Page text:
Corey (the Prosecutor) said she had offered Alexander a plea bargain that would have resulted in a three-year prison sentence, but Alexander chose to take the case to a jury trial, where a conviction would carry a mandatory sentence under a Florida law known as "10-20-life."

The jury was out 12 minutes.  She went BACK into the house and shot the gun.  That is NOT stand your ground.  There is no excuse to go back into the house.  That said, no one was harmed.  It's also family.

I think the penalty is  absolutely terrible.  However the Judge had no discretion.  Plus the Prosecutor was quite aggressive; she's good; she won.  Interesting, it is the same Prosecutor in the Zimmerman case.

Odd, Congresswoman Brown who vehemently complained about the Prosecutor in this case, however, "Brown has been more complimentary about Corey's work in the Trayvon Martin case, where her office filed second degree murder charges against neighborhood watch volunteer George Zimmerman in the February 26 death of the unarmed African-American teen-ager."  Politics?

Again, I don't know the "facts" of that case either.

http://www.cnn.com/2012/05/11/justice/florida-stand-ground-sentencing/index.html?hpt=ju_c2
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« Reply #181 on: May 16, 2012, 12:22:50 AM »



http://legalinsurrection.com/2012/05/broken-nose-broken-narrative/
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« Reply #182 on: May 17, 2012, 12:33:11 PM »



http://www.nagr.org/RickScottPetition.aspx?pid=ND517
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« Reply #183 on: May 17, 2012, 03:04:02 PM »

Its POTH, so caveat lector:

http://www.nytimes.com/2012/05/17/us/trayvon-martin-case-shadowed-by-police-missteps.html?nl=todaysheadlines&emc=edit_th_20120517

SANFORD, Fla. — The killing of Trayvon Martin here two and a half months ago has been cast as the latest test of race relations and equal justice in America. But it was also a test of a small city police department that does not even have a homicide unit and typically deals with three or four murder cases a year.
An examination of the Sanford Police Department’s handling of the case shows a series of missteps — including sloppy work — and circumstances beyond its control that impeded the investigation and may make it harder to pursue a case that is already difficult enough.
The national furor has subsided for the moment. But as the second-degree murder case against the defendant, George Zimmerman, moves from the glare of a public spectacle to the grinding procedures of the court system and eventual trial, the department’s performance, roundly criticized by Mr. Martin’s family as bungling and biased, will be scrutinized once again, though in more meticulous detail.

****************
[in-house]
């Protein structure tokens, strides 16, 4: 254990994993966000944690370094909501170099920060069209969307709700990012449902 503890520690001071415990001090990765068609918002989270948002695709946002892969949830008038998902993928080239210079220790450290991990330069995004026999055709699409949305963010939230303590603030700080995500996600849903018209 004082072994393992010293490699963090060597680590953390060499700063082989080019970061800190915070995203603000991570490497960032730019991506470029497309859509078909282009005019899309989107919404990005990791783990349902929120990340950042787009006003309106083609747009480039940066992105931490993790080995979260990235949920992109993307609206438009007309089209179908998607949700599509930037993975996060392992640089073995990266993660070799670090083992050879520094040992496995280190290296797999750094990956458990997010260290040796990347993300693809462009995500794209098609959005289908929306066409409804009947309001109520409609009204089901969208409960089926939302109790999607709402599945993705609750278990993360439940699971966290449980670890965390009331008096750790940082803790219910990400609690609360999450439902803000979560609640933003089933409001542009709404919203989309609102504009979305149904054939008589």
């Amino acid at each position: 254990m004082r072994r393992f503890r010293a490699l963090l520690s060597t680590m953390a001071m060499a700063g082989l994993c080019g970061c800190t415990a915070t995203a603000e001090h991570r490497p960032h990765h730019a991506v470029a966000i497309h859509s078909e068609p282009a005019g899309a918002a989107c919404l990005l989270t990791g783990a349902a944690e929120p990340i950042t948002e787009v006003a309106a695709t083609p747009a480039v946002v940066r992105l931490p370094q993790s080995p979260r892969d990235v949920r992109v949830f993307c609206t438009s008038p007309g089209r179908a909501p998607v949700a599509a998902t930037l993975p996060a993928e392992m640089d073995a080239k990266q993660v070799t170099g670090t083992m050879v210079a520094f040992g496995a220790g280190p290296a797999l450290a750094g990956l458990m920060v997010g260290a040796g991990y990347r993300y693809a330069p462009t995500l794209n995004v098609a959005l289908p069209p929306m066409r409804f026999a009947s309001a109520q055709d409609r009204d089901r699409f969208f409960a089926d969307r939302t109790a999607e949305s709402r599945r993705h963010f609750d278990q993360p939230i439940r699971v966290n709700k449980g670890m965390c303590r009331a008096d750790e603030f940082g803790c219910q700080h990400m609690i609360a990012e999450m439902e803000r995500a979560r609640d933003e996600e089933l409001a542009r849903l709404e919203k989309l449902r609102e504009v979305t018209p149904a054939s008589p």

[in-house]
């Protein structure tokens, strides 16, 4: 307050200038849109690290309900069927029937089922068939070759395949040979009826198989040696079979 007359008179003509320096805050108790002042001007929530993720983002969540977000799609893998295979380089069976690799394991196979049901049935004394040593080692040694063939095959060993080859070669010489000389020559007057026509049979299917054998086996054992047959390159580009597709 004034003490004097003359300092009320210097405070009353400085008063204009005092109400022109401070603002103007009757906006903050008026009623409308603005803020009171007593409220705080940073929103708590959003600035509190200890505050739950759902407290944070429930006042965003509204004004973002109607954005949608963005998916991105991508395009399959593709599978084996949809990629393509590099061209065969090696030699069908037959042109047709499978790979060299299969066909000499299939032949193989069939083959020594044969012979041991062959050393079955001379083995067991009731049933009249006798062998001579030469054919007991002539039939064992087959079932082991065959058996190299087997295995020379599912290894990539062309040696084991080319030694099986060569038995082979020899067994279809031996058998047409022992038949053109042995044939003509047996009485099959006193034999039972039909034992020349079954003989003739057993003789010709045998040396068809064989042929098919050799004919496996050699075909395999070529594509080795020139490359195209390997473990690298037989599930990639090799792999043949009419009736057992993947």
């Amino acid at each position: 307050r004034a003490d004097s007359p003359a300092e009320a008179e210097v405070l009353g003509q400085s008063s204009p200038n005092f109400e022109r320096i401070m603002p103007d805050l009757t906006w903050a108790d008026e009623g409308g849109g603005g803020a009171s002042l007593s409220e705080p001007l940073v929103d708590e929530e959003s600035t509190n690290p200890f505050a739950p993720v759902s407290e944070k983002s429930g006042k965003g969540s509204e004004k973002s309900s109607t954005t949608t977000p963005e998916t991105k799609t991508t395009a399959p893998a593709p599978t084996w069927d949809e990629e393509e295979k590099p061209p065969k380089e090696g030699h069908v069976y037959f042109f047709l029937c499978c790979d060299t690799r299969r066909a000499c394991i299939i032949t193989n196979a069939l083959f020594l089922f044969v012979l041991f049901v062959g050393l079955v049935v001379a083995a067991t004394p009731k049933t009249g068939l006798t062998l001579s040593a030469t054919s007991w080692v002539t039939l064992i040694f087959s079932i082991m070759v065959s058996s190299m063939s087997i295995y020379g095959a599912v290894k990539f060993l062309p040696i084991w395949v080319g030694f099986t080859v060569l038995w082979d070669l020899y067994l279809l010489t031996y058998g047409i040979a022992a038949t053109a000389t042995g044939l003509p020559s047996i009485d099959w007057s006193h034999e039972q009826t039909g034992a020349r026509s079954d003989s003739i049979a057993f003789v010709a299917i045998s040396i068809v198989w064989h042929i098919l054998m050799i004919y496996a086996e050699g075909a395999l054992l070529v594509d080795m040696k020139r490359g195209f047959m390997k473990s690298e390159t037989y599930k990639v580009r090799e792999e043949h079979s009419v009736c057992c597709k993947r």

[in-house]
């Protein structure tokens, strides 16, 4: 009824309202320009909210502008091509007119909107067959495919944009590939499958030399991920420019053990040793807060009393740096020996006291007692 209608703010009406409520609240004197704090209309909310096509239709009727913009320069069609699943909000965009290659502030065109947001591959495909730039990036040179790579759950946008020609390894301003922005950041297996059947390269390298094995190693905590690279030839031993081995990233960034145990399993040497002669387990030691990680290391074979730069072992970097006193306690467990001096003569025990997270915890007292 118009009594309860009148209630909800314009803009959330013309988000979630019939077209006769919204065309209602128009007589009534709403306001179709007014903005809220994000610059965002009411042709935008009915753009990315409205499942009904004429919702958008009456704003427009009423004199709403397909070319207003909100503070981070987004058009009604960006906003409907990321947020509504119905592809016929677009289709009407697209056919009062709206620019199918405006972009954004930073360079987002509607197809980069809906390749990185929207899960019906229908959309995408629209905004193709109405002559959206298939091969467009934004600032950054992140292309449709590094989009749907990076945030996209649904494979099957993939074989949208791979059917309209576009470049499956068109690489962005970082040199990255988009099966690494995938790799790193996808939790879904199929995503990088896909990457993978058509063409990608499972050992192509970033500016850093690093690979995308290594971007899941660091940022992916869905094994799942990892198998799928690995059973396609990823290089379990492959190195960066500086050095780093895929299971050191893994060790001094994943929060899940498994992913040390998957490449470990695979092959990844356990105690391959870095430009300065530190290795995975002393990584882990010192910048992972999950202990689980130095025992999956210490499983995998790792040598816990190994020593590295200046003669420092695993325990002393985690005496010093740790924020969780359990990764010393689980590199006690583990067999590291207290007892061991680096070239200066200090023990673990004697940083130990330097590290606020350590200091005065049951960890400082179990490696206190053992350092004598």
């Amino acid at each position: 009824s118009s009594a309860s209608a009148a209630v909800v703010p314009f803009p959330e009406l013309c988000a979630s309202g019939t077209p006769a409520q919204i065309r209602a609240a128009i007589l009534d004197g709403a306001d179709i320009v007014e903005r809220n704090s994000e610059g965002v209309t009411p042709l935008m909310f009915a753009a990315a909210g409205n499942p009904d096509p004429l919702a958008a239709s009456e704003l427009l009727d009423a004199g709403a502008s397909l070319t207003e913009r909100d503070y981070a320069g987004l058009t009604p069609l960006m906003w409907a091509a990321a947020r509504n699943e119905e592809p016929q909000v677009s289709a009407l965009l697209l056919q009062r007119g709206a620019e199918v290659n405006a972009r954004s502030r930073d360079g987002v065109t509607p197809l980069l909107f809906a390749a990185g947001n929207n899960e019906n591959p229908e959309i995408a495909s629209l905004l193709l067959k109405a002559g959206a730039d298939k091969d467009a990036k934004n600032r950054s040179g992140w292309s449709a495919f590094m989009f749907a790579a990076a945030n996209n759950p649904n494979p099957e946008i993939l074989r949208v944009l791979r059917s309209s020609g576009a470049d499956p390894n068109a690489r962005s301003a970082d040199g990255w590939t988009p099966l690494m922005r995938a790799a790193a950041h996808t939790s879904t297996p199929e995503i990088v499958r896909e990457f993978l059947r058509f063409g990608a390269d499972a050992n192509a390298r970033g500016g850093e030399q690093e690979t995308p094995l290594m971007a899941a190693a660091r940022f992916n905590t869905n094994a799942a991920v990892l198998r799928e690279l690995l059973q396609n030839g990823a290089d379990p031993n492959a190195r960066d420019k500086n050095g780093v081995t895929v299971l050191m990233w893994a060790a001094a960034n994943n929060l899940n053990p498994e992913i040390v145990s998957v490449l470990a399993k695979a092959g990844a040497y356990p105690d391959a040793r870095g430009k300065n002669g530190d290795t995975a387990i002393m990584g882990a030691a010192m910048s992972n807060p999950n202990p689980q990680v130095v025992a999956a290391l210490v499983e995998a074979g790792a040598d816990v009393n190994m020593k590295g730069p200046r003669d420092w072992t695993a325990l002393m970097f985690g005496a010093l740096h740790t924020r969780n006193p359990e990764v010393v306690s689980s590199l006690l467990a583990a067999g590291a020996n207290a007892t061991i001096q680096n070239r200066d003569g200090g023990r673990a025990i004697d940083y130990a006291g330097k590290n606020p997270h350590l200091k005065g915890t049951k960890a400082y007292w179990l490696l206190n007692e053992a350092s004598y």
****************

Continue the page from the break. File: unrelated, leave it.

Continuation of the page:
With doubts shadowing the quality and scope of the police work, the prosecution and the defense will be left to tackle critical questions even as they debate the evidence. And ultimately, what happened on the rainy night of Feb. 26 may come to rest on the word of one man, George Zimmerman, the 28-year-old neighborhood watch volunteer who fired the fatal shot.
In interviews over several weeks, law enforcement authorities, witnesses and local elected officials identified problems with the initial investigation:
¶ On the night of the shooting, door-to-door canvassing was not exhaustive enough, said a law enforcement official familiar with the investigation. If officers had been more thorough, they might have determined that Mr. Martin, 17, was a guest — as opposed to an intruder — at a gated community called the Retreat at Twin Lakes. That would have been an important part of the subjective analysis that night by officers sizing up Mr. Zimmerman’s story. Investigators found no witnesses who saw the fight start. Others saw parts of a struggle they could not clearly observe or hear. One witness, though, provided information to the police that corroborated Mr. Zimmerman’s account of the struggle, according to a law enforcement official.
¶ The police took only one photo at the scene of any of Mr. Zimmerman’s injuries — a full-face picture of him that showed a bloodied nose — before paramedics tended to him. It was shot on a department cellphone camera and was not downloaded for a few days, an oversight by the officer who took it.
¶ The vehicle that Mr. Zimmerman was driving when he first spotted Mr. Martin was mistakenly not secured by officers as part of the crime scene. The vehicle was an important link in the fatal encounter because it was where Mr. Zimmerman called the police to report a suspicious teenager in a hooded sweatshirt roaming through the Retreat. Mr. Zimmerman also said he was walking back to the vehicle when he was confronted by Mr. Martin, who was unarmed, before shooting him.
¶ The police were not able to cover the crime scene to shield evidence from the rain, and any blood from cuts that Mr. Zimmerman suffered when he said Mr. Martin pounded his head into a sidewalk may have been washed away.
¶ The police did not test Mr. Zimmerman for alcohol or drug use that night, and one witness said the lead investigator quickly jumped to a conclusion that it was Mr. Zimmerman, and not Mr. Martin, who cried for help during the struggle.
Some Sanford officers were skeptical from the beginning about certain details of Mr. Zimmerman’s account. For instance, he told the police that Mr. Martin had punched him over and over again, but they questioned whether his injuries were consistent with the number of blows he claimed he received. They also suspected that some of the threatening and dramatic language that Mr. Zimmerman said Mr. Martin uttered during the struggle — like “You are going to die tonight” — sounded contrived.